Once upon time, the Vikings had a solid, sound run defense. Actually, it was less than a month ago when they were holding the likes of Tennessee's Chris Johnson to 24 yards on 15 carries.
Those days seem further in the past after Minnesota has surrendered 100-yard rushing performances in each of the last three games. Because of the recent struggles, Vikings defenders returned to work Monday with a renewed effort to get the error of their ways corrected.
One theme prevailed: Players are not in their allotted slots.
"We were not gap sound in our last ballgame. We missed some tackles, as well," Vikings coach Leslie Frazier said Monday. "You're not going to play good run defense if guys aren't where they're supposed to be, especially if you're trying to get into eight-man fronts. And we had some situations, even in eight-man fronts, we weren't where we needed to be. One of the things (Monday) that we did was we did a review on some of our run fits, whether it was seven-man fronts or eight-man fronts, just to make sure we all understand where we have to be and where we have to fit up runs. We have to improve in that area."
Despite missed tackles also being a point of contention the last three weeks on a team that previously was being praised for solid tackling skills, Frazier's refrain of breakdowns in gap integrity was echoed time and again among defenders in the locker room Monday.
"We've just got to do our job. If you're supposed to be in the A gap, you've got to be in the A gap," middle linebacker Jasper Brinkley said. "Everybody doing their job, not trying to do your job and someone else's job – just being fundamentally sound."
Brinkley's assessment was essentially a recall of the Vikings' problems in 2011, but they appeared to have that cleaned up to start this season. The Vikings went five games without allowing a 100-yard rusher.
Maurice Jones-Drew of the Jaguars had 77 yards rushing in the season opener, followed by Donald Brown (Colts) with 45, Frank Gore (49ers) with 63, Mikel Leshoure (Lions) with 26, and Chris Johnson (Titans) with 24 before the carnage started. In the last three weeks, QB Robert Griffin III (Redskins) had 138 yards rushing and two touchdowns, LaRod Stephens-Howling (Cardinals) had 104 yards and a touchdown, and Doug Martin (Buccaneers) had 135 yards and a touchdown.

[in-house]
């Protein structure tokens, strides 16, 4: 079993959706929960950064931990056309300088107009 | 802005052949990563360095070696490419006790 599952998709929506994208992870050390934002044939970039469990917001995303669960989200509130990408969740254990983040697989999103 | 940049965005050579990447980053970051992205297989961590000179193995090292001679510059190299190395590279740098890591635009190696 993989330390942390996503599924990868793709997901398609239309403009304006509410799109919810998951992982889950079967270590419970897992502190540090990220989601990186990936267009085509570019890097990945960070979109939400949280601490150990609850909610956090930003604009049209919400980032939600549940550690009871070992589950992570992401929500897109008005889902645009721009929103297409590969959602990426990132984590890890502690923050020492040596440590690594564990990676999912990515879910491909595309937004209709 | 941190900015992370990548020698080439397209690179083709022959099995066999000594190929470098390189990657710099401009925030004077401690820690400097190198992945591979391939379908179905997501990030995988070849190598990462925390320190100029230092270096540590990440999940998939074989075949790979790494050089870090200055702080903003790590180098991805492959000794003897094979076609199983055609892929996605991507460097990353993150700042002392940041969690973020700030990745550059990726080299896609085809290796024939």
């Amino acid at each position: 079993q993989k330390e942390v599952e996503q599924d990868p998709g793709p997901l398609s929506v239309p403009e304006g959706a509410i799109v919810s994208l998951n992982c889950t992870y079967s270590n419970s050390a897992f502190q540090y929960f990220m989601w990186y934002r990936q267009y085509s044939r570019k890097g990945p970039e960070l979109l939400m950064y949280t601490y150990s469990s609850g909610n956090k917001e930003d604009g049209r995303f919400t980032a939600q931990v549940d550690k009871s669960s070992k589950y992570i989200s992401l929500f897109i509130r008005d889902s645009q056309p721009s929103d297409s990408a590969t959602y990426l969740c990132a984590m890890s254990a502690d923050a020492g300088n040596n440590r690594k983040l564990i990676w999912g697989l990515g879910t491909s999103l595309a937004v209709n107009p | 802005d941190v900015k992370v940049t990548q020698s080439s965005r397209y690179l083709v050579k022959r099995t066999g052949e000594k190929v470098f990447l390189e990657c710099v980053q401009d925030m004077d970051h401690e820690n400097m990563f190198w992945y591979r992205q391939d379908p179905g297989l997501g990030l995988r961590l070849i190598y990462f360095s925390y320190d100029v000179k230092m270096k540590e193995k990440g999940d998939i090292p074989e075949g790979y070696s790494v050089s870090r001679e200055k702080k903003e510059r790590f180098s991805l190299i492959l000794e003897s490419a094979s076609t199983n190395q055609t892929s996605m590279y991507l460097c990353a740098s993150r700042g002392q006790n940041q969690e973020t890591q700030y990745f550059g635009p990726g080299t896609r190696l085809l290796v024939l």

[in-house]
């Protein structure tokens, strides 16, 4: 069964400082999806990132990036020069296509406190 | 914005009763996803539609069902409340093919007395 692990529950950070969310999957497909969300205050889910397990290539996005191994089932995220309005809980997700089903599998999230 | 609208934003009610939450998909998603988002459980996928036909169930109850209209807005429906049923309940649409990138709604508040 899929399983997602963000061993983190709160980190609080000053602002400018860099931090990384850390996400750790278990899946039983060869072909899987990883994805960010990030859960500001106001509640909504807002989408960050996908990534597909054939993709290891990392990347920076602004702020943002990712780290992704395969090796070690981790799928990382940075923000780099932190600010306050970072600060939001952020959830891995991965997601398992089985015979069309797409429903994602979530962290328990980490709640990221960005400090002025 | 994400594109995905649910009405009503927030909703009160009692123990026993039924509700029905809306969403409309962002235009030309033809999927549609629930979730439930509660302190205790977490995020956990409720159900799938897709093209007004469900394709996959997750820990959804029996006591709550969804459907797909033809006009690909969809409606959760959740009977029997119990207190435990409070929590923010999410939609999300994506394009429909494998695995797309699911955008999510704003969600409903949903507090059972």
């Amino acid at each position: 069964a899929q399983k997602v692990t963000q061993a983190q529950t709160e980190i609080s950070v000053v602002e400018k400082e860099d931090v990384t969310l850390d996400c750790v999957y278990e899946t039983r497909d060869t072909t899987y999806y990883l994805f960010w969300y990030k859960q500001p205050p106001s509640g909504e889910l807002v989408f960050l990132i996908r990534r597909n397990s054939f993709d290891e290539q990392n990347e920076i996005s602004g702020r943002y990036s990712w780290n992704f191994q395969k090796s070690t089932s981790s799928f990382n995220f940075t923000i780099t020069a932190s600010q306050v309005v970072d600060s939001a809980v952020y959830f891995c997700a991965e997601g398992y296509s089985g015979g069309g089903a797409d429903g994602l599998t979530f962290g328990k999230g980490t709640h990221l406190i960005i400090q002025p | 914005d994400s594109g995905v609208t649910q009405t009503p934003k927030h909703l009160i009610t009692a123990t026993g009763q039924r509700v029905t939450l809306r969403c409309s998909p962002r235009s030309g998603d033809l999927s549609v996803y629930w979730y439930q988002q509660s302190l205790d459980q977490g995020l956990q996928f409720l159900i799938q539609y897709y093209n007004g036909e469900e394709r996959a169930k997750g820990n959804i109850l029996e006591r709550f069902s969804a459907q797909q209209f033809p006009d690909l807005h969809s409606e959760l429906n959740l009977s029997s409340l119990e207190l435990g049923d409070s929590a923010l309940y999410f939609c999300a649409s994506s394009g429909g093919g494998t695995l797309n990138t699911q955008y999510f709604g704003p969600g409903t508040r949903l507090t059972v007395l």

"Simple answer to that is we're not in our gaps. If you really want to get down to it, guys aren't in their gaps and then we're missing tackles," defensive end Brian Robison said. "That's all the way across the front. As front guys, it's linebackers, it's (defensive backs), it doesn't matter. We've got to stop missing tackles and we've got execute the defense and that's what we haven't done the last two weeks. We kind of lacked off of making those tackles and executing the defenses that are called. So we've got to get back to that this week."
A couple of long gains have been especially damaging.
In the Washington game, the Vikings were mounting a comeback and pulled to a 31-26 deficit with 3:36 to play. They had the Redskins at third-and-6 when Griffin escaped a blitz and ran 76 yards for the game-sealing touchdown in a 38-26 Washington win.
In the Bucs game Thursday night, the Vikings were hoping to seize momentum in the second half – they were down 20-10 at halftime – but Martin took a short pass on the third play of the third quarter, made several Vikings miss and trotted 64 yards for a touchdown and a 17-point lead in the 36-17 Tampa Bay win.
"One guy is out of the gap and it messes with the whole defense, kind of a ripple effect or snowball effect," Robison said. "If 10 guys are playing their gap but one guy gets out of their gap, well now you've got a guy who is running north and south when everybody is running east and west. It's just a tough deal. That's why we literally have to rely on every person to do their job."
The Vikings flirted with the top 10 in run defense for much of the first half of the season, but after their performances the last three weeks they are down to 16th in the NFL.
The scheme hasn't changed and the assignments remain the same, Frazier said. The execution, however, has been faulty.
"We haven't changed our run fits in a long, long time. We didn't execute as well as we needed to and it cost us. We have to get it fixed and we will," Frazier said.
Said Robison: "It's not an effort issue. It's not anything like that. It just comes down to execution of the defense. … It's just us not doing our job."
Tim Yotter is the publisher of Viking Update. Follow Viking Update on Twitter and discuss this story on our subscriber message board.
Vikings gapped out on run defense
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